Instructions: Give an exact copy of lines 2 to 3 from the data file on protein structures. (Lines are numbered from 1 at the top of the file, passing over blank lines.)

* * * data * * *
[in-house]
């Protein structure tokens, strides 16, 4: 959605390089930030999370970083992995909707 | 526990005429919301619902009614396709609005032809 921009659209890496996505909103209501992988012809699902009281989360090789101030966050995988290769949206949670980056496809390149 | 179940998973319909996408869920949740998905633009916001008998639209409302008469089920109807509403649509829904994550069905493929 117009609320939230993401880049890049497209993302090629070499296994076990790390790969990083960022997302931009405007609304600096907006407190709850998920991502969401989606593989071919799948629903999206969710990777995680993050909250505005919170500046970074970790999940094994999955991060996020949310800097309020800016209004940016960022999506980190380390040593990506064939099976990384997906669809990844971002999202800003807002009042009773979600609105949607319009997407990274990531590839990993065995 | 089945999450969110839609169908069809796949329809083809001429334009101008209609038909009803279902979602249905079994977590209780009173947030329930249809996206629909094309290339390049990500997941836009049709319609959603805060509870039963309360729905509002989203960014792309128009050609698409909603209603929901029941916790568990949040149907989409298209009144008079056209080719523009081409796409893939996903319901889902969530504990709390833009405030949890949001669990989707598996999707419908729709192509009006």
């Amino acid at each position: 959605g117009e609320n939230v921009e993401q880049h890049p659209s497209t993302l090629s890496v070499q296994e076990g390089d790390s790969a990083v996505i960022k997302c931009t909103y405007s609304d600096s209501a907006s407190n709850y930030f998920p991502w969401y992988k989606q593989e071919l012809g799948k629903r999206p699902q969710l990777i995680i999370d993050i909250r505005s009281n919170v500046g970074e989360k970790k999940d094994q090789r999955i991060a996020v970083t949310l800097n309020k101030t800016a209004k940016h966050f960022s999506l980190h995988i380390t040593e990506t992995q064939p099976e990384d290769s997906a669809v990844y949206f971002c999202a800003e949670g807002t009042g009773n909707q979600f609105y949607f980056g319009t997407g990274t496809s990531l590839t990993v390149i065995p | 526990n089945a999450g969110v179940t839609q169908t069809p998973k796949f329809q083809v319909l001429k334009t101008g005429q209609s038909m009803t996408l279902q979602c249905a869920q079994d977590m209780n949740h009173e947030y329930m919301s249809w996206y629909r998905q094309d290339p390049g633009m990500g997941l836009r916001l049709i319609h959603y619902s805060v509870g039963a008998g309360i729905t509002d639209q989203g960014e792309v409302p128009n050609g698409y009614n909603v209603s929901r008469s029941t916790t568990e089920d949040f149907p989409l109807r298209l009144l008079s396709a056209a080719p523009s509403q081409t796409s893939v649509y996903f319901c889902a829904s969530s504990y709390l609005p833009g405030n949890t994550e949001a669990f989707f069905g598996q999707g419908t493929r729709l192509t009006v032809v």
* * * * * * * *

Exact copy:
């Protein structure tokens, strides 16, 4: 959605390089930030999370970083992995909707 | 526990005429919301619902009614396709609005032809 921009659209890496996505909103209501992988012809699902009281989360090789101030966050995988290769949206949670980056496809390149 | 179940998973319909996408869920949740998905633009916001008998639209409302008469089920109807509403649509829904994550069905493929 117009609320939230993401880049890049497209993302090629070499296994076990790390790969990083960022997302931009405007609304600096907006407190709850998920991502969401989606593989071919799948629903999206969710990777995680993050909250505005919170500046970074970790999940094994999955991060996020949310800097309020800016209004940016960022999506980190380390040593990506064939099976990384997906669809990844971002999202800003807002009042009773979600609105949607319009997407990274990531590839990993065995 | 089945999450969110839609169908069809796949329809083809001429334009101008209609038909009803279902979602249905079994977590209780009173947030329930249809996206629909094309290339390049990500997941836009049709319609959603805060509870039963309360729905509002989203960014792309128009050609698409909603209603929901029941916790568990949040149907989409298209009144008079056209080719523009081409796409893939996903319901889902969530504990709390833009405030949890949001669990989707598996999707419908729709192509009006």
């Amino acid at each position: 959605g117009e609320n939230v921009e993401q880049h890049p659209s497209t993302l090629s890496v070499q296994e076990g390089d790390s790969a990083v996505i960022k997302c931009t909103y405007s609304d600096s209501a907006s407190n709850y930030f998920p991502w969401y992988k989606q593989e071919l012809g799948k629903r999206p699902q969710l990777i995680i999370d993050i909250r505005s009281n919170v500046g970074e989360k970790k999940d094994q090789r999955i991060a996020v970083t949310l800097n309020k101030t800016a209004k940016h966050f960022s999506l980190h995988i380390t040593e990506t992995q064939p099976e990384d290769s997906a669809v990844y949206f971002c999202a800003e949670g807002t009042g009773n909707q979600f609105y949607f980056g319009t997407g990274t496809s990531l590839t990993v390149i065995p | 526990n089945a999450g969110v179940t839609q169908t069809p998973k796949f329809q083809v319909l001429k334009t101008g005429q209609s038909m009803t996408l279902q979602c249905a869920q079994d977590m209780n949740h009173e947030y329930m919301s249809w996206y629909r998905q094309d290339p390049g633009m990500g997941l836009r916001l049709i319609h959603y619902s805060v509870g039963a008998g309360i729905t509002d639209q989203g960014e792309v409302p128009n050609g698409y009614n909603v209603s929901r008469s029941t916790t568990e089920d949040f149907p989409l109807r298209l009144l008079s396709a056209a080719p523009s509403q081409t796409s893939v649509y996903f319901c889902a829904s969530s504990y709390l609005p833009g405030n949890t994550e949001a669990f989707f069905g598996q999707g419908t493929r729709l192509t009006v032809v």